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Mord im Arosa - Board Game Box Shot

Mord im Arosa

| Published: 2011
22 4 1

Mord im Arosa is a quirky game with a 3-dimesional tower and unique auditory mechanic.

go to: Who would enjoy this game?

Mord im Arosa

Mord im Arosa translates to ‘Murder at the Arosa’ – the Arosa is a well known hotel in Essen, Germany where the world’s largest gaming convention is held.

Mord im Arosa Hotel


Someone has committed murder at the Arosa Hotel. Strangely, although the game’s theme is murder, the goal is not to discover the murderer but to avoid taking the blame.

Clues in the form of wooden cubes are dropped down a shaft in a hotel tower. Everyone must listen carefully to deduce onto which floor these cubes land in order to lay the blame on someone else. Incriminating clues will rack up on an investigation sheet.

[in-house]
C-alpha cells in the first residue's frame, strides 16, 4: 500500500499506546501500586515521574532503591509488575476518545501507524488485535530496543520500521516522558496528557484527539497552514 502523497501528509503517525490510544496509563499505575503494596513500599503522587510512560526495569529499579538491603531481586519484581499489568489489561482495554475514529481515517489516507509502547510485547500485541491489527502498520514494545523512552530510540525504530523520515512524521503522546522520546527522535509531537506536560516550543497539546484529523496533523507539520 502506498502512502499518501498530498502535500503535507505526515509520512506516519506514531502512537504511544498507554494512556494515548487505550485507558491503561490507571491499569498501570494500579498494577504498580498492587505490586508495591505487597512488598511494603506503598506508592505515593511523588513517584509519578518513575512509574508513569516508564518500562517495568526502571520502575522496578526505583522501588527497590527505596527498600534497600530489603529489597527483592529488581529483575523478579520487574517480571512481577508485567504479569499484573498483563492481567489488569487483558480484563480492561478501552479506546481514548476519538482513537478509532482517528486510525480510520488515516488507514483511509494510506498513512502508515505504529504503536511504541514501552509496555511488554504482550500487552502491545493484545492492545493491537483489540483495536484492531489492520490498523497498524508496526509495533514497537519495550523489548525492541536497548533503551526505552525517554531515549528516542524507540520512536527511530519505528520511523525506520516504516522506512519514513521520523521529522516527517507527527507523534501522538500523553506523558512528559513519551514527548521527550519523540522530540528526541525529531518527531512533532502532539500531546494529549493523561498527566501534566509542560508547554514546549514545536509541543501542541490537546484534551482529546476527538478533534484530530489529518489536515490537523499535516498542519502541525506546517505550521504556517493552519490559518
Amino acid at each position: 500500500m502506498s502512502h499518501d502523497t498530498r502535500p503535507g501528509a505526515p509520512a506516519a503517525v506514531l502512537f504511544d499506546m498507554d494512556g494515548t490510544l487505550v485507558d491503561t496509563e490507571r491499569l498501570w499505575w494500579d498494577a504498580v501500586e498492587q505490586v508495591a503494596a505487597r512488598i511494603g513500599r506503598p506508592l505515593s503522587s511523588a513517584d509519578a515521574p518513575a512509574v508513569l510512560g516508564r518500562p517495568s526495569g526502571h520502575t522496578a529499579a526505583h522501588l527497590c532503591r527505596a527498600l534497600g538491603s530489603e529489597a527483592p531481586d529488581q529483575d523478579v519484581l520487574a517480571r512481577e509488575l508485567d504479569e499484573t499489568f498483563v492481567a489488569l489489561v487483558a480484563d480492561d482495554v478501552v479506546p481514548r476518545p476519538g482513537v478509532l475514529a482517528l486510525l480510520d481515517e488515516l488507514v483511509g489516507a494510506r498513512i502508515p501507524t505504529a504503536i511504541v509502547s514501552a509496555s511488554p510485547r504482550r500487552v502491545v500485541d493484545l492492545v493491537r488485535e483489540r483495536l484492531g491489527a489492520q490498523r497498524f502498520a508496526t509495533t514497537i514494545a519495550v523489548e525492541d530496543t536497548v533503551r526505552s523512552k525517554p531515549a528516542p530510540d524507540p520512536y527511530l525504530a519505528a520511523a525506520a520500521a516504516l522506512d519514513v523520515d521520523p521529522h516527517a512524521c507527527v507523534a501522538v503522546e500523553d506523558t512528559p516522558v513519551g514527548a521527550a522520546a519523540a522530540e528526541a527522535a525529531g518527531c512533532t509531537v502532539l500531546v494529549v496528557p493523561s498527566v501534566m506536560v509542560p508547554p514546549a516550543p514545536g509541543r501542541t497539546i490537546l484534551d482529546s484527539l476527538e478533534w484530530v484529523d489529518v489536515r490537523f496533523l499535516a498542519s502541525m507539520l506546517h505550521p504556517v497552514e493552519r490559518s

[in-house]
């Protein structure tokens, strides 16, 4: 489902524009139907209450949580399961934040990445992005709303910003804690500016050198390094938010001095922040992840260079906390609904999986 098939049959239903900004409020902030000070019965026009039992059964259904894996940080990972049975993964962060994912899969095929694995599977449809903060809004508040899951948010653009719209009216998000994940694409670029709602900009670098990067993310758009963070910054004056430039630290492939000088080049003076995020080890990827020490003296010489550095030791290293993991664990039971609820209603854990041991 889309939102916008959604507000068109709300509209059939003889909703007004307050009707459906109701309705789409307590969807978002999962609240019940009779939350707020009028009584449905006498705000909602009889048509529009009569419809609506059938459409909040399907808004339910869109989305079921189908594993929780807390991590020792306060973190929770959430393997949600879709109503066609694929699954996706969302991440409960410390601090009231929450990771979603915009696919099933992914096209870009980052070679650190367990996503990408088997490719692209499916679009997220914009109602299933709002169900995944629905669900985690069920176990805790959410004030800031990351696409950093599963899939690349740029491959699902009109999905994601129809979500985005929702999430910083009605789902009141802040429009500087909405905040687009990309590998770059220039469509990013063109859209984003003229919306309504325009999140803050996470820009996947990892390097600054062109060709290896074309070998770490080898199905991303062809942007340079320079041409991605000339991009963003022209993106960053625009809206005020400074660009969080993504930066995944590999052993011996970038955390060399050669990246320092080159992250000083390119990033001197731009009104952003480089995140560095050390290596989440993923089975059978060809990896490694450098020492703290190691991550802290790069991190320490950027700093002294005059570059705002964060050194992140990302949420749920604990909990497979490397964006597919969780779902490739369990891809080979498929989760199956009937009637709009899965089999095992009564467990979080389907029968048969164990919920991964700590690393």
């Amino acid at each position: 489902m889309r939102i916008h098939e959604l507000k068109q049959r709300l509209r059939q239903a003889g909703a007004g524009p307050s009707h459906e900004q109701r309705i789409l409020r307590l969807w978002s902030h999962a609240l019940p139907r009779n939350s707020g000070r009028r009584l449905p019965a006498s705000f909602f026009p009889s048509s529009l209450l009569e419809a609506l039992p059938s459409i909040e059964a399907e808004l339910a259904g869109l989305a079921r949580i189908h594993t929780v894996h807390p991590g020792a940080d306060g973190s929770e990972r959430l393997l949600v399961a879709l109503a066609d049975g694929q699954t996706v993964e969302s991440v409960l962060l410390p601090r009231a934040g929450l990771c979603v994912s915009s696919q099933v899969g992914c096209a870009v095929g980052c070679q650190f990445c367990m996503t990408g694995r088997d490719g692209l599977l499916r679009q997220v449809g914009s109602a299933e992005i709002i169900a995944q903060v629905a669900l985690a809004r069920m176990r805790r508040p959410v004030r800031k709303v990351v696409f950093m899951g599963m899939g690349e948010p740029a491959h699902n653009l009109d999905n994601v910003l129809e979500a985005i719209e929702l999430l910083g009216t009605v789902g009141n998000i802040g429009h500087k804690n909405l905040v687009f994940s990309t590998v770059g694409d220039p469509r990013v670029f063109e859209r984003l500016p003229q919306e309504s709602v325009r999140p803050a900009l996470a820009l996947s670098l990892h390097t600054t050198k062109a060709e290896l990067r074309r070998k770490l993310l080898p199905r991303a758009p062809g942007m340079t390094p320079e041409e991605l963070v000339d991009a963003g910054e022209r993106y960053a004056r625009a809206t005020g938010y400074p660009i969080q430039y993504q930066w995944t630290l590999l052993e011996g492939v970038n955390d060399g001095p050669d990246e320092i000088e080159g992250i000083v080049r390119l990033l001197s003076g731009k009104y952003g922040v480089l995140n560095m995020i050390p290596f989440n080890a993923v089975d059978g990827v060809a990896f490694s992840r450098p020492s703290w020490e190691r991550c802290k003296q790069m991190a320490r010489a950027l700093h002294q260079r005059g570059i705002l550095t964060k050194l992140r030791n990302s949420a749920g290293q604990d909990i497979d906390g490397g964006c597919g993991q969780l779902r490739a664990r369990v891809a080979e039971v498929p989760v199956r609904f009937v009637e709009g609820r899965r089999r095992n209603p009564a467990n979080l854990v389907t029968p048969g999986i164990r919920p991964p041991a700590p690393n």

Try not to make too much noise inside the hotel or you’ll rouse the suspicion of the other investigators. The player with the least amount of suspicion points at game’s end is declared innocent. Whoever scores the most points is convicted – guilty!


The components feel well made and have neat illustrations.

Mord im Arosa tower piece

The Arosa Hotel: Boxes stacked into a tower with a hole down the middle, win.

The Victims: Two red cubes, I need to find some mini-meeples to replace these.

Investigation Sheet: Very clever design, it is a score board to keep track of points against you.

Clue Cubes: Blue, white, yellow, brown, black, and grey … because your standard player colors are just getting old or maybe they wanted to keep me from playing my color.

Player colors

Investigation Sheet


The game is played out in 3 stages – Prolog, Act I and Act II.

Two red victims cubes along with player clue cubes are tossed down the shoot.

Act I: Searching for Victims
Players investigate a floor of the hotel hoping to revel the victims. A wrong guess is a sloppy investigation and that investigator has to drop more clues from his supply down the hotel shaft.